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Utah House agrees contraceptives are a health need for female prisoners

The Utah State Prison in Draper is pictured on Tuesday Nov. 3, 2020. Some inmates are being granted early release because of coronavirus outbreaks.
The Utah State Prison in Draper is pictured on Tuesday Nov. 3, 2020. Some inmates are being granted early release because of coronavirus outbreaks.
Jeffrey D. Allred, Deseret News

SALT LAKE CITY — The Utah House passed a bill on Tuesday that would require jails to give female inmates the contraceptive medication they received before their incarceration.

HB102 would prevent poor outcomes for mothers and children, as well as save the state money incurred by Medicaid for complicated deliveries, bill sponsor Rep. Jen Dailey-Provost, D-Salt Lake City, said.

While few babies are actually getting conceived in jails, the disruption in a woman’s birth control during the average 27-day stay can cause pregnancy if she has sex soon before or after her incarceration, Dailey-Provost noted.

Doctors also prescribe contraceptives for a score of medical conditions including endometriosis, polycystic ovarian syndrome, anemia and heavy menstrual bleeding, she said.

During a debate in the House ahead of the bill’s final vote, some lawmakers questioned the program’s necessity and its cost to the state, while some emphasized that contraceptives are a medical need for many.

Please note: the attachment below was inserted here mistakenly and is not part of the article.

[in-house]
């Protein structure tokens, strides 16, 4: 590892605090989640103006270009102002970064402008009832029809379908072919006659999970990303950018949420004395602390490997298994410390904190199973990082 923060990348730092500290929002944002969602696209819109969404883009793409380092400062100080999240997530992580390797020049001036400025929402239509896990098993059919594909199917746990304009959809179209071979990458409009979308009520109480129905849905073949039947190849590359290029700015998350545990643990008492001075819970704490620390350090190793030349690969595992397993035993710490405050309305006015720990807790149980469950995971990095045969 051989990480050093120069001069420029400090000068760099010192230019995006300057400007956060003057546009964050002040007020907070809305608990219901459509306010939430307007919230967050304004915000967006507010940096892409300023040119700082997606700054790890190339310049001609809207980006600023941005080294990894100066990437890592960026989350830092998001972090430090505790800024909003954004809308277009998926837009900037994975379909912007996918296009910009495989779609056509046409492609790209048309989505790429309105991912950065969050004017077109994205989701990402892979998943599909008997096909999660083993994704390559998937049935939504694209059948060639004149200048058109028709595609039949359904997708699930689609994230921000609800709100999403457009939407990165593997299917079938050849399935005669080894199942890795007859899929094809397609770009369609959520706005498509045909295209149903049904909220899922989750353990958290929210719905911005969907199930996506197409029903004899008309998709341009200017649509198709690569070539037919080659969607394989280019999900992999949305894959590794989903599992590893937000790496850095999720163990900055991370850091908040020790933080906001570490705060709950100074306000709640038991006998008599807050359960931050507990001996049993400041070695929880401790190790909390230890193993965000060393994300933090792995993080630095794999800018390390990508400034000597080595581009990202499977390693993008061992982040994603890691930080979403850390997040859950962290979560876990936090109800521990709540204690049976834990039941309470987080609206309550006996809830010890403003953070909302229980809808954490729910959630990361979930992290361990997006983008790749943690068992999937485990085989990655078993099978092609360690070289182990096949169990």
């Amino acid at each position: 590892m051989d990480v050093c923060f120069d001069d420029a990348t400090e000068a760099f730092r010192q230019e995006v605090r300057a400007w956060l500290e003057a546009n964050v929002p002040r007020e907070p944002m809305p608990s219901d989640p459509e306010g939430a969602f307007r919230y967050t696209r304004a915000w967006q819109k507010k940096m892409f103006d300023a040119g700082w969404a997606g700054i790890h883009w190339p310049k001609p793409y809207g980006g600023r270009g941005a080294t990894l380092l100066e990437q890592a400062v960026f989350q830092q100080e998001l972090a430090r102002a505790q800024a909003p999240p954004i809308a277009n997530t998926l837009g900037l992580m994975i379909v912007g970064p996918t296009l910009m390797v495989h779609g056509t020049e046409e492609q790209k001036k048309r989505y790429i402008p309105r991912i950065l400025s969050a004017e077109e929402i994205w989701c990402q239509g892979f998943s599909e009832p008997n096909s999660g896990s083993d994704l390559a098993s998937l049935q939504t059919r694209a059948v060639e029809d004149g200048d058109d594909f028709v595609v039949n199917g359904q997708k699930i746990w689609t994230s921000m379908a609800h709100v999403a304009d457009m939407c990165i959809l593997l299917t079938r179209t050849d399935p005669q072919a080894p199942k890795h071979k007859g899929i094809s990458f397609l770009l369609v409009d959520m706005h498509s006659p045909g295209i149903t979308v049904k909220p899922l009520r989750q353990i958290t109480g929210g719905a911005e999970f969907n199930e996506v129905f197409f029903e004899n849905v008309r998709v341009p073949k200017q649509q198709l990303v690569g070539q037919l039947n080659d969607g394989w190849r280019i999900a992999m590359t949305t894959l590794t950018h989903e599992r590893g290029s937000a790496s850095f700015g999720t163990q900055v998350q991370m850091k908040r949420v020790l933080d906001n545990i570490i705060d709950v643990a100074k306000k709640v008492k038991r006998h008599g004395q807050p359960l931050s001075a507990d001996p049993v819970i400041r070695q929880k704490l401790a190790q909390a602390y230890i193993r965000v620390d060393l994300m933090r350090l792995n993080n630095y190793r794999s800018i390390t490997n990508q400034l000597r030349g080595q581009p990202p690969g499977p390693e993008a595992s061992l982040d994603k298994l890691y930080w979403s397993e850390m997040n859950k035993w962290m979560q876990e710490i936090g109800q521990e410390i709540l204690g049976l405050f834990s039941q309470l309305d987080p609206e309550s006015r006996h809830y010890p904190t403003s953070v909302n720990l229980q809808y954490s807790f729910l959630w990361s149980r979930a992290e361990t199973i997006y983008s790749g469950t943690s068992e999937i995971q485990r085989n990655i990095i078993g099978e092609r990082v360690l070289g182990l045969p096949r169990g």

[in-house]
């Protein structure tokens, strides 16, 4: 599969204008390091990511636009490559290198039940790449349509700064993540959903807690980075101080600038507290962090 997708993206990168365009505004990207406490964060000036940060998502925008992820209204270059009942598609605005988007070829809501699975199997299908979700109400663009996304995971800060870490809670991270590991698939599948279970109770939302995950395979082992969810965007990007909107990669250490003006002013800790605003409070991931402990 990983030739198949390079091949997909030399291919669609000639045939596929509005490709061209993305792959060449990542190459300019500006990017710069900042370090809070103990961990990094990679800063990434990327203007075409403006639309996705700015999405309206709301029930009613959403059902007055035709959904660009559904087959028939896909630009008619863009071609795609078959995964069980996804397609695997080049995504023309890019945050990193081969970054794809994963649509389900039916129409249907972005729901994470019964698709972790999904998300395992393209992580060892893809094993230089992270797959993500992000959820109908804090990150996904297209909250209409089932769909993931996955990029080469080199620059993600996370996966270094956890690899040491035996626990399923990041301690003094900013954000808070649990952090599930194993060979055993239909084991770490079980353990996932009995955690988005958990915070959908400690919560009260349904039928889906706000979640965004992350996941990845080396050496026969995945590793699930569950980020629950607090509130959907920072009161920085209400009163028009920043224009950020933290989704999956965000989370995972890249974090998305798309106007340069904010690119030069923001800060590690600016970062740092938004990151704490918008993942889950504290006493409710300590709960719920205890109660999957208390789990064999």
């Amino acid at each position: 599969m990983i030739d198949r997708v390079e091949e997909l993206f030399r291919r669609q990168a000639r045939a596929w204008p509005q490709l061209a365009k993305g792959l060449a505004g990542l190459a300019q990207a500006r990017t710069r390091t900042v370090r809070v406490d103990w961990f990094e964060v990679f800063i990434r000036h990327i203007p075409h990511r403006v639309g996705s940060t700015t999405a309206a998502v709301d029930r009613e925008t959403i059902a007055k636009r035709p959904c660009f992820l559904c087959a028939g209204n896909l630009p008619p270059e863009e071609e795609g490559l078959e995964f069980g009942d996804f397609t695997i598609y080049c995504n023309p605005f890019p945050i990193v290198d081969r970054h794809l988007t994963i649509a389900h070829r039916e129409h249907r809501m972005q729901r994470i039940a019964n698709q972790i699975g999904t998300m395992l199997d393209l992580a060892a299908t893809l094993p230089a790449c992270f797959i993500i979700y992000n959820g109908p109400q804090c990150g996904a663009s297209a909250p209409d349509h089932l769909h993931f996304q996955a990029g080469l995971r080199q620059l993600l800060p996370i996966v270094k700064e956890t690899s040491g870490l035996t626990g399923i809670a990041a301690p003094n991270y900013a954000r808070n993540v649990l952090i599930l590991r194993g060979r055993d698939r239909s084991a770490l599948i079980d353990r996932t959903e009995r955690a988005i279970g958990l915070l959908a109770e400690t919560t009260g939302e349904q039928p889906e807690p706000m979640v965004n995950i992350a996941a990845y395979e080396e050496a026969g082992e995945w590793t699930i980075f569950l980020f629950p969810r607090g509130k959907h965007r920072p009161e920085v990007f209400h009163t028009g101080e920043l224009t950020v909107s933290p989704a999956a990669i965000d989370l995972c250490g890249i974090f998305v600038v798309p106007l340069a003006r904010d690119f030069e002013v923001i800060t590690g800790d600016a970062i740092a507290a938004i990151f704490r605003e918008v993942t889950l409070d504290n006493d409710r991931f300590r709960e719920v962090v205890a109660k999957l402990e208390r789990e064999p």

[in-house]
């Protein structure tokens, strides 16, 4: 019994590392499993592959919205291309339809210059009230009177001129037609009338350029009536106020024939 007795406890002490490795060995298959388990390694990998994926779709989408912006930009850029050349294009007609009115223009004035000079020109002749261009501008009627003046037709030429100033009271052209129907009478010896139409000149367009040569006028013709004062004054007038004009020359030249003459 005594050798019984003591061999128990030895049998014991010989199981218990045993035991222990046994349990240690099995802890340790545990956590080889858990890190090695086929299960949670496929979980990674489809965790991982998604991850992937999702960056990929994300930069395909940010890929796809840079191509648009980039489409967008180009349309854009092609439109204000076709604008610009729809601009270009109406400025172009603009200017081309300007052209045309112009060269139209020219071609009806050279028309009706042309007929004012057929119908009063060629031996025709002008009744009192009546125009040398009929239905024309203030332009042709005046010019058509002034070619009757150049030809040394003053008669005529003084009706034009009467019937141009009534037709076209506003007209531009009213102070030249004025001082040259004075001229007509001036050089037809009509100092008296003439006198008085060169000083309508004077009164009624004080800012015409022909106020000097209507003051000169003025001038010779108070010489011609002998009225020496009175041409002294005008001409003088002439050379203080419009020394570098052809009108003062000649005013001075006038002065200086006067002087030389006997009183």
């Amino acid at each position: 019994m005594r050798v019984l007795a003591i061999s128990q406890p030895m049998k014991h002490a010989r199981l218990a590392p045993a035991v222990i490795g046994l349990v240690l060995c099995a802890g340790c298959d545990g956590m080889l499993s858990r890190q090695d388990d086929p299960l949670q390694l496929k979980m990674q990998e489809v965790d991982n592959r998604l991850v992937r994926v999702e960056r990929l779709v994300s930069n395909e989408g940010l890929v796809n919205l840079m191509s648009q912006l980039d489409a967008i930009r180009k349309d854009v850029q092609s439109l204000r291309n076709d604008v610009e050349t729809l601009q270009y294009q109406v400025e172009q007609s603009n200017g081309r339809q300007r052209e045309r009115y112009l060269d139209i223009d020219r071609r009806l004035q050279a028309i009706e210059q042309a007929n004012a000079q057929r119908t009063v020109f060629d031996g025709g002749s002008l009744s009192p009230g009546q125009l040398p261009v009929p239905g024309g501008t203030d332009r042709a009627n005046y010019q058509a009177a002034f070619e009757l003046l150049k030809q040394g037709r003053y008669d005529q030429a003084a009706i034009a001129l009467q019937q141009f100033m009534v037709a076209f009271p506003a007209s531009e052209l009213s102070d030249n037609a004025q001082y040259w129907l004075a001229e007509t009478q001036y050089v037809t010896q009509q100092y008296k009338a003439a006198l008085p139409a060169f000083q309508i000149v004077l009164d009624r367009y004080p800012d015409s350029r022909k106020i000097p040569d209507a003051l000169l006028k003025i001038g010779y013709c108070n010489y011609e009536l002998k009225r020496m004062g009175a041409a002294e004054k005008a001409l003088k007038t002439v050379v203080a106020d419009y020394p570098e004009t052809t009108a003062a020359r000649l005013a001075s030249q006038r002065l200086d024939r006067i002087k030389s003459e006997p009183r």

“Current law is that all things that are medically necessary that an inmate is on should be continued when they go in the jail,” Rep. Ray Ward, R-Bountiful, a medical doctor, told members of the House ahead of the bill’s final vote.

The only exceptions are birth control and controlled substances, he noted.

“Contraception is just a medicine. It’s medically necessary like other medicines,” Ward said. “My hope is today that we would think about that medicine as being the same as any other medicine.”

The bill would include oral and injectable contraceptives, as well as intrauterine devices for women who are prescribed them because they face serious side effects from the other contraceptive forms. Morning-after pills, which are not considered contraceptives, would not be included. Jails would only be obligated to provide the medications that were prescribed to women before their incarceration.

Prisons already provide women with contraceptives, Dailey-Provost noted.

The bill carries a fiscal note of $88,500 in ongoing funds as the Utah Department of Health would pay for the contraceptives.

“I actually think in the long run this saves the state quite a bit of money,” said Rep. Brady Brammer, R-Highland, noting that the incarcerated population is “the state’s most expensive population.”

“I do believe that this is a favorable bill for that, but also from just a treatment of our incarcerated persons, I also think that it gives some necessary respect and health care that we need to honor,” Brammer said.

The bill passed the House 53-19. It will move to the Senate for consideration.